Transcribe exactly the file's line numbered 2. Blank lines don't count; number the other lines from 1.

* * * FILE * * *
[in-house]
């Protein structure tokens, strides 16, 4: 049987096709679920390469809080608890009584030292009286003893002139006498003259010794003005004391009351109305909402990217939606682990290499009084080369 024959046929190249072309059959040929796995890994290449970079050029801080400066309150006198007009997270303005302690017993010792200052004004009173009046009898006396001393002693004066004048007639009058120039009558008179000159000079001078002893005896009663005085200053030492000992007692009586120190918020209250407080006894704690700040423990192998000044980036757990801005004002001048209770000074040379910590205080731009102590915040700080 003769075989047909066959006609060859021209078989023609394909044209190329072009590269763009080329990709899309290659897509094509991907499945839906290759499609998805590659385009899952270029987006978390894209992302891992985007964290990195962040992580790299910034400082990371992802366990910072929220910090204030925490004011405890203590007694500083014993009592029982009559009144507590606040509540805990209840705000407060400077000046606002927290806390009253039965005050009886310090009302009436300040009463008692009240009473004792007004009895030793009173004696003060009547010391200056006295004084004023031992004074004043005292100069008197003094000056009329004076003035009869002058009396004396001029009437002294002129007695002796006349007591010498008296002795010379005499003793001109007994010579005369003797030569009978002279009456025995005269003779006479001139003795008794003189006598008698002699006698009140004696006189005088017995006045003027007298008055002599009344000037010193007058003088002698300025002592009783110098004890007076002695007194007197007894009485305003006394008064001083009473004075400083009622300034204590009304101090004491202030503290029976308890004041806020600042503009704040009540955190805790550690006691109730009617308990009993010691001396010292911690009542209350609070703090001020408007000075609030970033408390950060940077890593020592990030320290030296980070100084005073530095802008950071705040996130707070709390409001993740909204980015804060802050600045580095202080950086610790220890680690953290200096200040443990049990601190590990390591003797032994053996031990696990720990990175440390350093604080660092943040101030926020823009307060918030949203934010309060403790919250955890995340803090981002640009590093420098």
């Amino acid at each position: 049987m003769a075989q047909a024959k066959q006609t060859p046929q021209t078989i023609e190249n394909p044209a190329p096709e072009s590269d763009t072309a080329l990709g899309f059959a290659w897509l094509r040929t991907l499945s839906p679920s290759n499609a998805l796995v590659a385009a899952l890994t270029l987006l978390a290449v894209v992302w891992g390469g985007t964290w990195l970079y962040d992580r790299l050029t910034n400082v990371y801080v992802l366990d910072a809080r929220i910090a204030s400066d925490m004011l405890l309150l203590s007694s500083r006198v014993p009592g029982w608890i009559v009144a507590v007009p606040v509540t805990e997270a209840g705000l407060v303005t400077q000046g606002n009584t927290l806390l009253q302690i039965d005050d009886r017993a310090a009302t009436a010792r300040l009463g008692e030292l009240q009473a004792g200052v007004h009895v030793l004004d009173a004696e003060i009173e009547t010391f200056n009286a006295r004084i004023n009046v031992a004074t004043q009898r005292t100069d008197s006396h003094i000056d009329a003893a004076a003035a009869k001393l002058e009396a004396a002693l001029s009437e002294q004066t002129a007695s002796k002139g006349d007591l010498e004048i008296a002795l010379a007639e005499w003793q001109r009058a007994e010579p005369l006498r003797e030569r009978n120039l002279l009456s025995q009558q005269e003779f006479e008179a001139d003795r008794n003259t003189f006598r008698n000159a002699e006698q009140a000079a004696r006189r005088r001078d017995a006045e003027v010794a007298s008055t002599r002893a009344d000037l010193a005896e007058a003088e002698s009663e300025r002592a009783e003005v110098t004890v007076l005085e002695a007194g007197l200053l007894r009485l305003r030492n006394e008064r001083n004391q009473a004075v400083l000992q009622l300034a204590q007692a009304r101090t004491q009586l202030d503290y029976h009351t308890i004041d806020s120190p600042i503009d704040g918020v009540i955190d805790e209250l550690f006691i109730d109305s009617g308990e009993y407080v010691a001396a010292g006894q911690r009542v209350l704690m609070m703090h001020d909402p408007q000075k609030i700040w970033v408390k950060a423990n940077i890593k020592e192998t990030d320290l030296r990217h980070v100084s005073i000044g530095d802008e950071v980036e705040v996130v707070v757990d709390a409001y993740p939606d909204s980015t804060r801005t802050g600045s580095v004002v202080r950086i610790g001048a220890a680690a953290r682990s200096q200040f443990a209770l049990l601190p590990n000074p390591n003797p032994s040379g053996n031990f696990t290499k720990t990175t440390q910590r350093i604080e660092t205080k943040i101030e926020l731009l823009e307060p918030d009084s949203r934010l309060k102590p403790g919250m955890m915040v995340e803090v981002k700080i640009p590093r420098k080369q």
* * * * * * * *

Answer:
């Protein structure tokens, strides 16, 4: 049987096709679920390469809080608890009584030292009286003893002139006498003259010794003005004391009351109305909402990217939606682990290499009084080369 024959046929190249072309059959040929796995890994290449970079050029801080400066309150006198007009997270303005302690017993010792200052004004009173009046009898006396001393002693004066004048007639009058120039009558008179000159000079001078002893005896009663005085200053030492000992007692009586120190918020209250407080006894704690700040423990192998000044980036757990801005004002001048209770000074040379910590205080731009102590915040700080 003769075989047909066959006609060859021209078989023609394909044209190329072009590269763009080329990709899309290659897509094509991907499945839906290759499609998805590659385009899952270029987006978390894209992302891992985007964290990195962040992580790299910034400082990371992802366990910072929220910090204030925490004011405890203590007694500083014993009592029982009559009144507590606040509540805990209840705000407060400077000046606002927290806390009253039965005050009886310090009302009436300040009463008692009240009473004792007004009895030793009173004696003060009547010391200056006295004084004023031992004074004043005292100069008197003094000056009329004076003035009869002058009396004396001029009437002294002129007695002796006349007591010498008296002795010379005499003793001109007994010579005369003797030569009978002279009456025995005269003779006479001139003795008794003189006598008698002699006698009140004696006189005088017995006045003027007298008055002599009344000037010193007058003088002698300025002592009783110098004890007076002695007194007197007894009485305003006394008064001083009473004075400083009622300034204590009304101090004491202030503290029976308890004041806020600042503009704040009540955190805790550690006691109730009617308990009993010691001396010292911690009542209350609070703090001020408007000075609030970033408390950060940077890593020592990030320290030296980070100084005073530095802008950071705040996130707070709390409001993740909204980015804060802050600045580095202080950086610790220890680690953290200096200040443990049990601190590990390591003797032994053996031990696990720990990175440390350093604080660092943040101030926020823009307060918030949203934010309060403790919250955890995340803090981002640009590093420098």